The practical effect of the religious freedom bill which Prime Minister Scott Morrison presented to Parliament on Thursday remains unclear but its symbolic power in Australia’s culture wars is undeniable.
For religious conservatives who have lost a number of historic recent battles against progressives on social policy, it promises to turn the tide that has been flowing against them recently.
After it was overwhelmingly supported in a popular vote, the Federal Parliament passed same-sex marriage in 2017. After lagging other states, NSW legalised abortion last year and the Parliament is now debating a bill on assisted dying.
In this climate religious groups feel their views are being ignored. Presenting the bill, Mr Morrison three times referred to “cancel culture” which he says is driving people of faith from the public sphere. “Many people from various religious traditions are concerned about the lack of religious protection against the prevalence of cancel culture in Australian life.”
The Herald agrees with Mr Morrison that it is important to engage in civil debate and that discrimination on religious grounds is abhorrent. People of faith deserve the same respect as the 30 per cent of Australians with no religious beliefs. As Mr Morrison said, “The protection of what we choose to believe in a free society is essential to our freedom. In a liberal democracy, it is like oxygen.”
Yet, Mr Morrison fails to establish that religious discrimination is a significant problem here in Australia. By and large Australia already does guarantee freedom of religion. The constitution specifically bans imposing a state religion. Just ask any of the refugees from countries where real religious bigotry is rife if Australia is a free country. The bill is largely a solution looking for a problem.
Where it will make some difference is in cases where religious groups want more rights to breach anti-discrimination laws, especially in relation to LGBTQI people.
This is a difficult issue because the idea of giving a green light to discrimination justified on religious grounds terrifies LGBTQI people who remember that until only a few decades ago their very existence was illegal.
The draft bill Mr Morrison presented tries to please both sides but will likely end up pleasing neither.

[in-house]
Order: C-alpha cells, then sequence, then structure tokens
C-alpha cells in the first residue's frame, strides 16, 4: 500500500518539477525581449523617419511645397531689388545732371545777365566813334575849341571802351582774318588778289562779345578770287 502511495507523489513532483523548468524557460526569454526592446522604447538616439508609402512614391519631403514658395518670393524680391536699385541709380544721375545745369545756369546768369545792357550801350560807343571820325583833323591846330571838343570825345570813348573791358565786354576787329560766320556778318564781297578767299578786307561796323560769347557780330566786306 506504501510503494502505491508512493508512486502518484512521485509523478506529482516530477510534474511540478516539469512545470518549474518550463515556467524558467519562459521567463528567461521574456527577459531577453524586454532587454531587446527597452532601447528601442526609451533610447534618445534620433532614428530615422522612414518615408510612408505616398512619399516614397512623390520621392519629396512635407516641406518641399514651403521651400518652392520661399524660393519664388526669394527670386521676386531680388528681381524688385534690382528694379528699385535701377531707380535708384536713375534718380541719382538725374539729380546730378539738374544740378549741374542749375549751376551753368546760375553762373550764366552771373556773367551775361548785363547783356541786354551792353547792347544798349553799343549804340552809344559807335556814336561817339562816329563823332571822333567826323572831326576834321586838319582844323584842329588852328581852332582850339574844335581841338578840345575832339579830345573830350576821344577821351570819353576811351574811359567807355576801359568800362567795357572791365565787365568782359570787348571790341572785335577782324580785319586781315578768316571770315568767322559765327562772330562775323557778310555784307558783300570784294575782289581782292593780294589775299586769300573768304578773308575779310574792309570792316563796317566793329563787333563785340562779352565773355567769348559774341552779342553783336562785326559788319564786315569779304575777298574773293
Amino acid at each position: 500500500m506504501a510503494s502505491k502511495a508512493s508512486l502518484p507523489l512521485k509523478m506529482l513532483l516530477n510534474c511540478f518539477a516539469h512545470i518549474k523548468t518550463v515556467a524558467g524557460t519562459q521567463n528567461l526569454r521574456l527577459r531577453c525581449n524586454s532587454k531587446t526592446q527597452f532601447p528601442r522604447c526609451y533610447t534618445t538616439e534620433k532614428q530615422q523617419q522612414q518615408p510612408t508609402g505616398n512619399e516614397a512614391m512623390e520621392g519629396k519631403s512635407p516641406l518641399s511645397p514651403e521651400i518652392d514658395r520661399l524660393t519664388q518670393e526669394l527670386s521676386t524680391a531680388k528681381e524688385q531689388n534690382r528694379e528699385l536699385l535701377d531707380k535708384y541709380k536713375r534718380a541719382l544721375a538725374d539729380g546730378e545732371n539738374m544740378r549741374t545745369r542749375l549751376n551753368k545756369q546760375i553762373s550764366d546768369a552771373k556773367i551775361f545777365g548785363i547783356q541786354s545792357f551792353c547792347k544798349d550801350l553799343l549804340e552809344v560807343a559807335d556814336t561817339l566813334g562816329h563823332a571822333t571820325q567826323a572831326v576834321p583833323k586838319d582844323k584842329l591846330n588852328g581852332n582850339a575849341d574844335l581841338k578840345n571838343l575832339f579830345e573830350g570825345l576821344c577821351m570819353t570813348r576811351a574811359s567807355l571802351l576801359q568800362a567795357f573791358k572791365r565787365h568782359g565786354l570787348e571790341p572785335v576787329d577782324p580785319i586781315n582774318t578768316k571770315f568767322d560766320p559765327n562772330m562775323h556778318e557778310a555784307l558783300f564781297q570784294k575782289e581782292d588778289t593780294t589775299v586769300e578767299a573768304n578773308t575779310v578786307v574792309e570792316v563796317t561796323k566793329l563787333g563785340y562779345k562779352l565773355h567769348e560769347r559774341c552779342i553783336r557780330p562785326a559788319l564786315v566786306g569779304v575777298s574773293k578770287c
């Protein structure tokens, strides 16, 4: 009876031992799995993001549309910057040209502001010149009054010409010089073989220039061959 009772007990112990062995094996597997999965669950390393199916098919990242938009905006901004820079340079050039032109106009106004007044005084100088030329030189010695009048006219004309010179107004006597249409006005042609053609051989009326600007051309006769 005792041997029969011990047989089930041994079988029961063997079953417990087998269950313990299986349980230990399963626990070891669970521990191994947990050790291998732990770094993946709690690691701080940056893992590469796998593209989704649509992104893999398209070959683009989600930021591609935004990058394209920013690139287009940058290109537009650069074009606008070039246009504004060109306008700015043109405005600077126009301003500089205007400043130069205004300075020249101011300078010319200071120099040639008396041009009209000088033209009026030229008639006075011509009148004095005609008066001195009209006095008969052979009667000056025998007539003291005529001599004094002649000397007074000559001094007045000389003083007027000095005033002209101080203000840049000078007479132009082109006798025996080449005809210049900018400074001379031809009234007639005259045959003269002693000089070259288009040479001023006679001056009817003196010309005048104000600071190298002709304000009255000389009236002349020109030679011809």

For example, while the bill offers some protection for people making genuine statements of religious belief, employers have convinced the government to exempt cases involving workplace policies, including social media policies. They argued that if their employees were free to make inflammatory statements based on religion it could damage their companies’ public image and cause discord in the workplace.
In other words, the draft bill would probably not stop Rugby Australia from sacking a player who wanted to repeat Israel Folau’s homophobic tweets, even though allowing Folau to speak his mind was the cause celebre that launched the religious freedom movement.
The bill also fails to bring any clarity to the question of when or if religious schools can discriminate against LGBTQI teachers and students. It is inconceivable that discrimination on the basis of sexuality could be permitted under Australian law today.
A group of at least seven Coalition MPs, including the member for Wentworth Dave Sharma, wants the legislation amended to protect LGBTQI students who are pressured or even expelled from religious schools.
The one certainty is that if the bill passes it will result in a lot of litigation by religious groups, LGBTQI groups and perhaps even atheists to test the limits. The Herald is sceptical that it will be an improvement from the current situation.
Moreover, conservatives will be disappointed if they think this can turn the tide in the culture wars. They will still have to compete on equal terms in the battle of ideas which they seem to have been losing in recent years.
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